The Bay Area Typographical Union (BATU) collection contains organizational records and materials donated by the San Francisco
Typographical Union Local 21, the bulk consisting of the records of Local 21, Oakland Local 36, Palo Alto Local 521 and San
Jose Local 231. The records include organization histories, historical documents and memorabilia, administrative records,
files on contracts and negotiations, International Typographical Union material, membership documentation, apprenticeship
and journeyman records, financial ledgers and records, samples of printing art and technology, printed materials, commemoratives
and medals, photographs, and an addition of records from the office of the president.
As the San Francisco Bay Area's oldest trade union, Bay Area Typographical Union Local No. 21 can trace its roots back to
the Gold Rush when, in 1850, printers in San Francisco first organized the Pacific Typographical Society to protest wage cuts.
In 1855, the Union obtained a charter from the National Typographical Union and became Local No. 21. The local survived in
various forms and was instrumental in the formation of the short-lived San Francisco Trades Union. It fought a constant battle
against deflation and falling wages, but a strike in 1870 against the San Francisco Call and Bulletin crushed the local. No union for printers existed in San Francisco for two years until the local reorganized as the San Francisco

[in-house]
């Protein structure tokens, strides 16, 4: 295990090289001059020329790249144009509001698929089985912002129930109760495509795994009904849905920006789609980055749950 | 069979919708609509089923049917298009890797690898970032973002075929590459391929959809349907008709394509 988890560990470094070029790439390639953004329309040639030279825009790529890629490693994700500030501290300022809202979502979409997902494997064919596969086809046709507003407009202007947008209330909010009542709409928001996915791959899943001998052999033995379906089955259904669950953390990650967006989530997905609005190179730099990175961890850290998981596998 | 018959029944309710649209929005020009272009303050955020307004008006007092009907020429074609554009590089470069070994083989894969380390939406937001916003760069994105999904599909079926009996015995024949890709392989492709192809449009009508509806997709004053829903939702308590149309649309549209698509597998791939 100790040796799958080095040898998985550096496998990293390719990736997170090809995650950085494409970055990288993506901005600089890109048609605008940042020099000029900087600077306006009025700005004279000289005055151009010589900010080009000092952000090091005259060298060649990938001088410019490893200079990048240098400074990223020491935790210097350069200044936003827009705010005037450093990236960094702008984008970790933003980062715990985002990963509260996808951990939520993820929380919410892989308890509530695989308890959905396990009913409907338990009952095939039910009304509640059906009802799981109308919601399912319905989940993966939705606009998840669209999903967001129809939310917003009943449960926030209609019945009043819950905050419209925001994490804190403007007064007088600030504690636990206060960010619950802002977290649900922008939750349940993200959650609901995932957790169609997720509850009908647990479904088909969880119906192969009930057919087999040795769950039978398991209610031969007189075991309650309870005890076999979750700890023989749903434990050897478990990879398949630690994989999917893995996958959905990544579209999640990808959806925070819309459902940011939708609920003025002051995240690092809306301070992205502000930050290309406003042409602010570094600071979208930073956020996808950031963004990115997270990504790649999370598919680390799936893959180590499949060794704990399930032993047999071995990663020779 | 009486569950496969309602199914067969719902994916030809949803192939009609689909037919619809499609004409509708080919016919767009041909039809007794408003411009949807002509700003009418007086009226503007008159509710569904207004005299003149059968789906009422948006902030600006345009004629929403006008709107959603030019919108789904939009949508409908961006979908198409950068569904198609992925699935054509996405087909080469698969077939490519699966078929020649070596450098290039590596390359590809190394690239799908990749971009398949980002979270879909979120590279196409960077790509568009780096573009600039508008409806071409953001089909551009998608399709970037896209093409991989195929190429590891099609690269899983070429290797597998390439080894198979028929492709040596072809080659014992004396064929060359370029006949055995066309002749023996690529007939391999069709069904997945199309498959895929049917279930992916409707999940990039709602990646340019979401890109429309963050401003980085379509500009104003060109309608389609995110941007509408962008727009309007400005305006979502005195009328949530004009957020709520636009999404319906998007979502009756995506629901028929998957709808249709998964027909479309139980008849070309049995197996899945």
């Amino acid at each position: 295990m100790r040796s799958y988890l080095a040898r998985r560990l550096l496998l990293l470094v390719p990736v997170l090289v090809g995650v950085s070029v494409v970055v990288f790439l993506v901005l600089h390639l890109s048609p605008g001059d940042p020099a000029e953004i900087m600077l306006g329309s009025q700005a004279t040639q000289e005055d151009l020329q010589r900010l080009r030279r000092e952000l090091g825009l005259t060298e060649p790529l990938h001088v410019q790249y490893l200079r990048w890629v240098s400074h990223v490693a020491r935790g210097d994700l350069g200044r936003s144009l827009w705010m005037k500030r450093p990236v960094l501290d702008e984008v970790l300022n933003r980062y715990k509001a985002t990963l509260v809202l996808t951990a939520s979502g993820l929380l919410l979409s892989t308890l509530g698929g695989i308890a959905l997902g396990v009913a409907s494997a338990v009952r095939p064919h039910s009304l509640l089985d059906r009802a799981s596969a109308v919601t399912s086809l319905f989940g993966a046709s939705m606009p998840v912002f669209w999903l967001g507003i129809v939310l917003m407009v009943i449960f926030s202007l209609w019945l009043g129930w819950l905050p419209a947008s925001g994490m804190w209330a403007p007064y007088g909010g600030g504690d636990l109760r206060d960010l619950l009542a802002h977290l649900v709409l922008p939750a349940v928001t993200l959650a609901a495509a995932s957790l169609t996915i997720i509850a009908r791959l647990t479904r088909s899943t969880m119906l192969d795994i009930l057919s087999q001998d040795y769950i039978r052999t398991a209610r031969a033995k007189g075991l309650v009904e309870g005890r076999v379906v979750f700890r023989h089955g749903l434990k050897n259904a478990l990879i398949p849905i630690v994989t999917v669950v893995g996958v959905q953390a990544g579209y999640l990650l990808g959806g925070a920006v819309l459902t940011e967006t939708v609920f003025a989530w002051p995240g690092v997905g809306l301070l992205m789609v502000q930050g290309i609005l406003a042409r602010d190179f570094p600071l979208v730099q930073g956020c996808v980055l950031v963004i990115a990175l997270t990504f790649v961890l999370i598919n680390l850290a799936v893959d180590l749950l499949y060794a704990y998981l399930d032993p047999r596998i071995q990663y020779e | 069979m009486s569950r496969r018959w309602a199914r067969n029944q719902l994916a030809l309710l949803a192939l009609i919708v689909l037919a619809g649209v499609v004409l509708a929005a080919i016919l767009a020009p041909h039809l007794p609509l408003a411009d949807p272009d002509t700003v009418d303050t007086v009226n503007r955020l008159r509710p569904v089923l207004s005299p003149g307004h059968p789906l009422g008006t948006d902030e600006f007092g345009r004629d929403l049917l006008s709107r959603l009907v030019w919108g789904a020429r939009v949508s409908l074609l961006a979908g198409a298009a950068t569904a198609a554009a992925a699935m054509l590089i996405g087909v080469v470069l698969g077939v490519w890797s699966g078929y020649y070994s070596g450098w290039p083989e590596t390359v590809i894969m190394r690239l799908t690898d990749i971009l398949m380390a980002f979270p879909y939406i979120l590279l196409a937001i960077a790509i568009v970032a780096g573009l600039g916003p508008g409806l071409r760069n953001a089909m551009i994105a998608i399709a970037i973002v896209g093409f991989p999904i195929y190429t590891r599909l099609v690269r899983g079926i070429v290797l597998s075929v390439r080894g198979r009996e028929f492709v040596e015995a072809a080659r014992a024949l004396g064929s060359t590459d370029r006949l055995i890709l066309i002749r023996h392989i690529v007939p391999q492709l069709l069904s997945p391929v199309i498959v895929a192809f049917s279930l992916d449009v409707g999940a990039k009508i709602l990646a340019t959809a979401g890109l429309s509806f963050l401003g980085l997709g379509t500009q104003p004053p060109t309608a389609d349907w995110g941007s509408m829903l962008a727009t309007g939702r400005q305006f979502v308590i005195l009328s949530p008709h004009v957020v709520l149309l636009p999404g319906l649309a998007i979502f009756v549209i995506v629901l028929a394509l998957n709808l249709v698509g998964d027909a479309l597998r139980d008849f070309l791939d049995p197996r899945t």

Typographical Union and secured a charter from the International Typographical Union (ITU) in 1872. During the 1890s, women
printers won the right to become union members and to equal pay in union shops. Local 21 was one of the first unions, locally
as well as nationally, to do so.
75.5 cubic ft.
(26 cartons, 114 boxes, including 7 oversize boxes, 8 bound volumes)
Copyright has not been assigned to the Labor Archives and Research Center. All requests for permission to publish or quote
from materials must be submitted in writing to the Director of the Archives. Permission for publication is given on behalf
of the Labor Archives and Research Center as the owner of the physical items and is not intended to include or imply permission
of the copyright holder, which must also be obtained by the reader.
Collection is open for research.